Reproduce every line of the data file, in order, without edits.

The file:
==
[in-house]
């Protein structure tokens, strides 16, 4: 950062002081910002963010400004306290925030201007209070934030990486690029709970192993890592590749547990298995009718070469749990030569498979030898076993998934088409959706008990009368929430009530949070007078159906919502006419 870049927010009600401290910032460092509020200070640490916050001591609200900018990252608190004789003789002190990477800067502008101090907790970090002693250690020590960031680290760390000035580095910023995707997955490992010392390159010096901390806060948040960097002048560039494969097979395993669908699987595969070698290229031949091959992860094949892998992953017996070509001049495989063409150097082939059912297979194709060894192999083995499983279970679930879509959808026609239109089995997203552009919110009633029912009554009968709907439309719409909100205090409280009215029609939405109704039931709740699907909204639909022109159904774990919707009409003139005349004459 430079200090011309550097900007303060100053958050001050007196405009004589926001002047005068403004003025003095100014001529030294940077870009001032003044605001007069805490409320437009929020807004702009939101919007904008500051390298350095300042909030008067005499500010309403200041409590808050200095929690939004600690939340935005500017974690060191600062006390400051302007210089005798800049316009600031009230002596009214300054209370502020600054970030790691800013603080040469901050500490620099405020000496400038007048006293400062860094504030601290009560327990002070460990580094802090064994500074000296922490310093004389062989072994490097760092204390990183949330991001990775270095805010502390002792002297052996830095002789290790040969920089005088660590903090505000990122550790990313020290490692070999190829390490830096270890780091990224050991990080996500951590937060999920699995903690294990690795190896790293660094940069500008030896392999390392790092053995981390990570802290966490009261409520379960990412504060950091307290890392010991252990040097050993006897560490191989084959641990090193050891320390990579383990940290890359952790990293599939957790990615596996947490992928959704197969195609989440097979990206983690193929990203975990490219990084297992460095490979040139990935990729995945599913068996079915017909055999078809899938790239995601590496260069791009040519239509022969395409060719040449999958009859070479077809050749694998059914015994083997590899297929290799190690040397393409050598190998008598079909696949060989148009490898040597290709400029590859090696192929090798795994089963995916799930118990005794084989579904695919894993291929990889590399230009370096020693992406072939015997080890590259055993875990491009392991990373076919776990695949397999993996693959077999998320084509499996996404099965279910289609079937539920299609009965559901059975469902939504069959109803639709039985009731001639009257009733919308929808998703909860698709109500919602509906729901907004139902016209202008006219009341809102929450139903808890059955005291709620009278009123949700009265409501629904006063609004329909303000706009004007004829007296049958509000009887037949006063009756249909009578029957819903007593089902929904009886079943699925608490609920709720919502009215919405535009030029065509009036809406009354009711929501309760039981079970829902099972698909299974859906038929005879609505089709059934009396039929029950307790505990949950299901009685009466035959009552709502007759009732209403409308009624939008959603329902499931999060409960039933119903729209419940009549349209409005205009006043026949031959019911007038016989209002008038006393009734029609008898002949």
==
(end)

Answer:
[in-house]
């Protein structure tokens, strides 16, 4: 950062002081910002963010400004306290925030201007209070934030990486690029709970192993890592590749547990298995009718070469749990030569498979030898076993998934088409959706008990009368929430009530949070007078159906919502006419 870049927010009600401290910032460092509020200070640490916050001591609200900018990252608190004789003789002190990477800067502008101090907790970090002693250690020590960031680290760390000035580095910023995707997955490992010392390159010096901390806060948040960097002048560039494969097979395993669908699987595969070698290229031949091959992860094949892998992953017996070509001049495989063409150097082939059912297979194709060894192999083995499983279970679930879509959808026609239109089995997203552009919110009633029912009554009968709907439309719409909100205090409280009215029609939405109704039931709740699907909204639909022109159904774990919707009409003139005349004459 430079200090011309550097900007303060100053958050001050007196405009004589926001002047005068403004003025003095100014001529030294940077870009001032003044605001007069805490409320437009929020807004702009939101919007904008500051390298350095300042909030008067005499500010309403200041409590808050200095929690939004600690939340935005500017974690060191600062006390400051302007210089005798800049316009600031009230002596009214300054209370502020600054970030790691800013603080040469901050500490620099405020000496400038007048006293400062860094504030601290009560327990002070460990580094802090064994500074000296922490310093004389062989072994490097760092204390990183949330991001990775270095805010502390002792002297052996830095002789290790040969920089005088660590903090505000990122550790990313020290490692070999190829390490830096270890780091990224050991990080996500951590937060999920699995903690294990690795190896790293660094940069500008030896392999390392790092053995981390990570802290966490009261409520379960990412504060950091307290890392010991252990040097050993006897560490191989084959641990090193050891320390990579383990940290890359952790990293599939957790990615596996947490992928959704197969195609989440097979990206983690193929990203975990490219990084297992460095490979040139990935990729995945599913068996079915017909055999078809899938790239995601590496260069791009040519239509022969395409060719040449999958009859070479077809050749694998059914015994083997590899297929290799190690040397393409050598190998008598079909696949060989148009490898040597290709400029590859090696192929090798795994089963995916799930118990005794084989579904695919894993291929990889590399230009370096020693992406072939015997080890590259055993875990491009392991990373076919776990695949397999993996693959077999998320084509499996996404099965279910289609079937539920299609009965559901059975469902939504069959109803639709039985009731001639009257009733919308929808998703909860698709109500919602509906729901907004139902016209202008006219009341809102929450139903808890059955005291709620009278009123949700009265409501629904006063609004329909303000706009004007004829007296049958509000009887037949006063009756249909009578029957819903007593089902929904009886079943699925608490609920709720919502009215919405535009030029065509009036809406009354009711929501309760039981079970829902099972698909299974859906038929005879609505089709059934009396039929029950307790505990949950299901009685009466035959009552709502007759009732209403409308009624939008959603329902499931999060409960039933119903729209419940009549349209409005205009006043026949031959019911007038016989209002008038006393009734029609008898002949």